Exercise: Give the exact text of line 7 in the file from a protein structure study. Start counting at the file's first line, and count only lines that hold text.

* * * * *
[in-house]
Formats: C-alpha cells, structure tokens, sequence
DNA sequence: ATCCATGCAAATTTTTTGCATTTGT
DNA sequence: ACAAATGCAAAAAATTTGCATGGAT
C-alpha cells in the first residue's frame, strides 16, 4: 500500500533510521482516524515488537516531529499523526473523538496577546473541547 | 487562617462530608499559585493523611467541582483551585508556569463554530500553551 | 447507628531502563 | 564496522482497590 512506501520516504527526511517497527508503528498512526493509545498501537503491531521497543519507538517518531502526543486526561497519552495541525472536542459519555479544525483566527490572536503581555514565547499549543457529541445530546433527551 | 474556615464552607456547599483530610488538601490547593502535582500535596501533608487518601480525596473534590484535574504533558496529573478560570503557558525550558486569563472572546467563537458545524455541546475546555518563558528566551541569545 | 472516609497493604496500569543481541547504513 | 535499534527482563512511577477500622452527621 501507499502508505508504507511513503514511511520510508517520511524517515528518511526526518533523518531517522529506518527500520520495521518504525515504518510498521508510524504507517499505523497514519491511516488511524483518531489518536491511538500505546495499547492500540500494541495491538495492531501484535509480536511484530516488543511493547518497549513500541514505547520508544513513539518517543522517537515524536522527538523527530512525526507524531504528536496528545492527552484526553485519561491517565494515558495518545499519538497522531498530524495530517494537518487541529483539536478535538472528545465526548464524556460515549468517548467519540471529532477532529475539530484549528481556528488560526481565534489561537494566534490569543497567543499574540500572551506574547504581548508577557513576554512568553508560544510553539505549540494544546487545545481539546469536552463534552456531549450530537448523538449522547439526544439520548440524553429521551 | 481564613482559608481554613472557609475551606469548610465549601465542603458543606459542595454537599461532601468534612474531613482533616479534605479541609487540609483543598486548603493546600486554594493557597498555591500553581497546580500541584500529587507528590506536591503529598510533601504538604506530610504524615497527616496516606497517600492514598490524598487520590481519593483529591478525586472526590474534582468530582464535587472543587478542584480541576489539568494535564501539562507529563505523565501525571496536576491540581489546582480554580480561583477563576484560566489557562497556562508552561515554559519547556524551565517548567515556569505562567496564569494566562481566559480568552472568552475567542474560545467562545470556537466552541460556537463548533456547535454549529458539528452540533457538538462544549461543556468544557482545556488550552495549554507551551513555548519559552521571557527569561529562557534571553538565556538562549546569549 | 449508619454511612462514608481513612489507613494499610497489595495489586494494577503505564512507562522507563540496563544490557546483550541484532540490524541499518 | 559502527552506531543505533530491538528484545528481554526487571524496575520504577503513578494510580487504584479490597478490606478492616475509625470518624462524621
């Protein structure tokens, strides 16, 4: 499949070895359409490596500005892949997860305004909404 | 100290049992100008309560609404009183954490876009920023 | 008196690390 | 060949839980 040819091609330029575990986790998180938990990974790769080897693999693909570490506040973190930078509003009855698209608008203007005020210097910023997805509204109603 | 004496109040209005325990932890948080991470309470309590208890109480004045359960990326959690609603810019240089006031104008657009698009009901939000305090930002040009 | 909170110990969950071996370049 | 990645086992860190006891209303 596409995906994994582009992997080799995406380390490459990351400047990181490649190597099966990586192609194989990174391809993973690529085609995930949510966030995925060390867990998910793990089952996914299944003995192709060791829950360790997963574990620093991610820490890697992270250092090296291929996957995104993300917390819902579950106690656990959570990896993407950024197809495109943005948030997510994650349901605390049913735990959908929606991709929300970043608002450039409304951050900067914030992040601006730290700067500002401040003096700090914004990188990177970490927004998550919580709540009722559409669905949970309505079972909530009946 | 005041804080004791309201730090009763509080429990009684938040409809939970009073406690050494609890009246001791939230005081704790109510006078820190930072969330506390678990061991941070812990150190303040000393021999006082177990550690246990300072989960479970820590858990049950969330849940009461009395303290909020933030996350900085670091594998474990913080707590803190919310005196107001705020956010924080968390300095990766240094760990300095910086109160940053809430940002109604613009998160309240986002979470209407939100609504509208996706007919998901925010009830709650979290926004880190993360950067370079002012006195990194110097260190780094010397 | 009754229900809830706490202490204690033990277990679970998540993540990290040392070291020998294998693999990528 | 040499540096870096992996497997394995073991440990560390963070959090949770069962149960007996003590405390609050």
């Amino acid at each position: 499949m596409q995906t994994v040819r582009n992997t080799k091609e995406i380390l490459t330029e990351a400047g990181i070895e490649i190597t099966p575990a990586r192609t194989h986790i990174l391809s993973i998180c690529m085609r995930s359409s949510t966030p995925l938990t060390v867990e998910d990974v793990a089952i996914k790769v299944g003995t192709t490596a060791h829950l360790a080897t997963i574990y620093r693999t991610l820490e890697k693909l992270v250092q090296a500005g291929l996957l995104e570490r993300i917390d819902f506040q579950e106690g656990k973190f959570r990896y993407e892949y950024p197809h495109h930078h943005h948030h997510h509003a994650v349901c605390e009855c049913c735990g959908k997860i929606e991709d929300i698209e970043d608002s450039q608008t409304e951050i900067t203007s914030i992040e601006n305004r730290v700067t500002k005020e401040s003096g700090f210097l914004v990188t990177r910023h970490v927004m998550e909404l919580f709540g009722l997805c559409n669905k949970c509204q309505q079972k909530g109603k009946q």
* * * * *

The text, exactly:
């Amino acid at each position: 499949m596409q995906t994994v040819r582009n992997t080799k091609e995406i380390l490459t330029e990351a400047g990181i070895e490649i190597t099966p575990a990586r192609t194989h986790i990174l391809s993973i998180c690529m085609r995930s359409s949510t966030p995925l938990t060390v867990e998910d990974v793990a089952i996914k790769v299944g003995t192709t490596a060791h829950l360790a080897t997963i574990y620093r693999t991610l820490e890697k693909l992270v250092q090296a500005g291929l996957l995104e570490r993300i917390d819902f506040q579950e106690g656990k973190f959570r990896y993407e892949y950024p197809h495109h930078h943005h948030h997510h509003a994650v349901c605390e009855c049913c735990g959908k997860i929606e991709d929300i698209e970043d608002s450039q608008t409304e951050i900067t203007s914030i992040e601006n305004r730290v700067t500002k005020e401040s003096g700090f210097l914004v990188t990177r910023h970490v927004m998550e909404l919580f709540g009722l997805c559409n669905k949970c509204q309505q079972k909530g109603k009946q």